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best omakase experience?

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I realized there are a few levels of recommendations for sushi bars from friends.
i.e.- the “unique roll” group, the fresh fish crew, and the omakase crowd.

I perfer to sit at the counter and enjoy the meal with one to two other guests.

Where in LA has the best omakase experience?

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  1. Sasabune (Chef's Special w/ Nobi)

    4 Replies
    1. re: russkar

      I stopped going to this Sushi "nazi" when he started pre cutting all his fish. Is he still doing it since he has moved?
      Give Sushi Masu on Westwood Blvd just south of Santa Monica a try for omakase.

      1. re: russkar

        Agreed, although their new location on Wilshire is always packed. Also, I don't believe they're open on Saturday nights. I would recommend Echigo, located on Santa Monica Blvd. nearby Bundy. It's in a non-descript strip mall. Excellent quality. The chef's choice is the way to go and it always ends w/ an epic crab handroll. It's much more reasonable than Sasabune too!

        1. re: russkar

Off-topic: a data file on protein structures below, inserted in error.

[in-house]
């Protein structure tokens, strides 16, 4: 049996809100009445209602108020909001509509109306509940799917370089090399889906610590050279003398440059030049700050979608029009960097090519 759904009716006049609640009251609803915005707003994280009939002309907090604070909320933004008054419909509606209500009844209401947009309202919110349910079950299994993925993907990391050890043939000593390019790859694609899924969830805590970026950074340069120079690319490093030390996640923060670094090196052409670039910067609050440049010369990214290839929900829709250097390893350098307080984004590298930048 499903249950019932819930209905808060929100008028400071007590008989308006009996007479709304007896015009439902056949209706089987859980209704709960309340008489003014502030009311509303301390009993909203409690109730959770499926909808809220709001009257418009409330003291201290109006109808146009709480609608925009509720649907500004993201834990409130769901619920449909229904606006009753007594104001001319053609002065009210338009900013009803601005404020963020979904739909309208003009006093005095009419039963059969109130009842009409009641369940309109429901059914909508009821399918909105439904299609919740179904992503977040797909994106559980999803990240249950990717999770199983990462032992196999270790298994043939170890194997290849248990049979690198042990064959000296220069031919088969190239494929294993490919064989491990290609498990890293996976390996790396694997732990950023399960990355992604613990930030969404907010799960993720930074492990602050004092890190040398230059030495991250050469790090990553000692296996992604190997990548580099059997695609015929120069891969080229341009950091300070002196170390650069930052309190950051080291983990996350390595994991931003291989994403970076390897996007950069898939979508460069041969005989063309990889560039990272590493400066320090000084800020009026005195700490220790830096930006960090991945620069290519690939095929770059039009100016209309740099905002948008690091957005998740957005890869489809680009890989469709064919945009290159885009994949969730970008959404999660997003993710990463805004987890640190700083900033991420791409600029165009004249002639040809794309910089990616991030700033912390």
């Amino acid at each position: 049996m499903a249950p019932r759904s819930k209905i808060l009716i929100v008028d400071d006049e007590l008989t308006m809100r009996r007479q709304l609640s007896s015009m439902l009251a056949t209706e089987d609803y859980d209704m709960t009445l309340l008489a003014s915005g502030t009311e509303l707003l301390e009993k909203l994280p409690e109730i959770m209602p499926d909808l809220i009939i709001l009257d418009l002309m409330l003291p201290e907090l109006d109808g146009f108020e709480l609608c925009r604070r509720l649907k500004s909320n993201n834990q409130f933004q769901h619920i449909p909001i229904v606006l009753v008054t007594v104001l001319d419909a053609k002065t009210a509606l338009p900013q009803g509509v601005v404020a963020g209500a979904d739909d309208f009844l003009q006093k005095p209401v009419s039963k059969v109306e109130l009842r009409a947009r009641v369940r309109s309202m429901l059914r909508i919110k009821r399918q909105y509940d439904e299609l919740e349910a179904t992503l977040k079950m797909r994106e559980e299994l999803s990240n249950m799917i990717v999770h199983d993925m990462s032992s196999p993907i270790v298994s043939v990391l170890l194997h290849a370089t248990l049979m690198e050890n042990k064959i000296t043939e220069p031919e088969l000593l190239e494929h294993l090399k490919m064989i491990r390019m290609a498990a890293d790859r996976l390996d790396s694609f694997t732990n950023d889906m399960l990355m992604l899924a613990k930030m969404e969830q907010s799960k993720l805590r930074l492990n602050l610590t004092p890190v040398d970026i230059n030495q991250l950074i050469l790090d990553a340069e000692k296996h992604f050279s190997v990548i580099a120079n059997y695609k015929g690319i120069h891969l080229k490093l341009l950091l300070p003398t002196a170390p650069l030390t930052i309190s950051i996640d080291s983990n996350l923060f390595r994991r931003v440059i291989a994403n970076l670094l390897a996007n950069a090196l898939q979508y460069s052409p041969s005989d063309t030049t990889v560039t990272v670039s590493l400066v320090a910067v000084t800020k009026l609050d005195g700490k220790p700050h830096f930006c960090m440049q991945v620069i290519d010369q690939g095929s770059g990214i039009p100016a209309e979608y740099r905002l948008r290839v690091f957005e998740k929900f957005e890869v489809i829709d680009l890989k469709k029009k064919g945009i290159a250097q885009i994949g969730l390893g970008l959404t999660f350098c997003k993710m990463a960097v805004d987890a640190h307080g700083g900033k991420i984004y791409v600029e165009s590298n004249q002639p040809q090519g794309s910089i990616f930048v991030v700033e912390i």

We went there for dinner the other night and the first plate of sashimi we got was all clearly pre-cut and had obviously been sitting in the ponzu (I think that's what it was) for some time. Icky!

          1. re: mollyomormon

            nobi has been serving this albacore as an opener this way for years.

            it's some of the best albacore on the planet and he's so meticulous about it being in the sauce for just long enough to marry the flavors, but not be overpowered by it.

            we look forward to it whenever we go. as a matter of fact, i think i'll go back tonight for it.

            never had an issue with the quality of nobi's fish.

        2. I'd vote for Shibucho (the Orange County one) Saito, or Gen. Haven't tried Takumi yet.

          1. Mori has a sushi omakase and an even more expensive omakase that adds some cooked dishes. Both are great.
            Kiriko (only downside is service can be very slow if the place is busy). The $30 lunch omakase is tasty and a good value; the proper omakase I've ordered in the evening was more expensive but really tasty.
            Kappo Ishito (A lot of cooked dishes in addition to sushi)
            Asanebo (Also a lot of cooked dishes)
            Sushi Tenn (weird ambience, mild seasoning of rice and fish, sushi plus a few appetizers). This place has several reasonably priced lunch specials also.

            Of the above, Mori serves the best sushi (though the others are excellent) and is the most expensive (though not by a wide margin).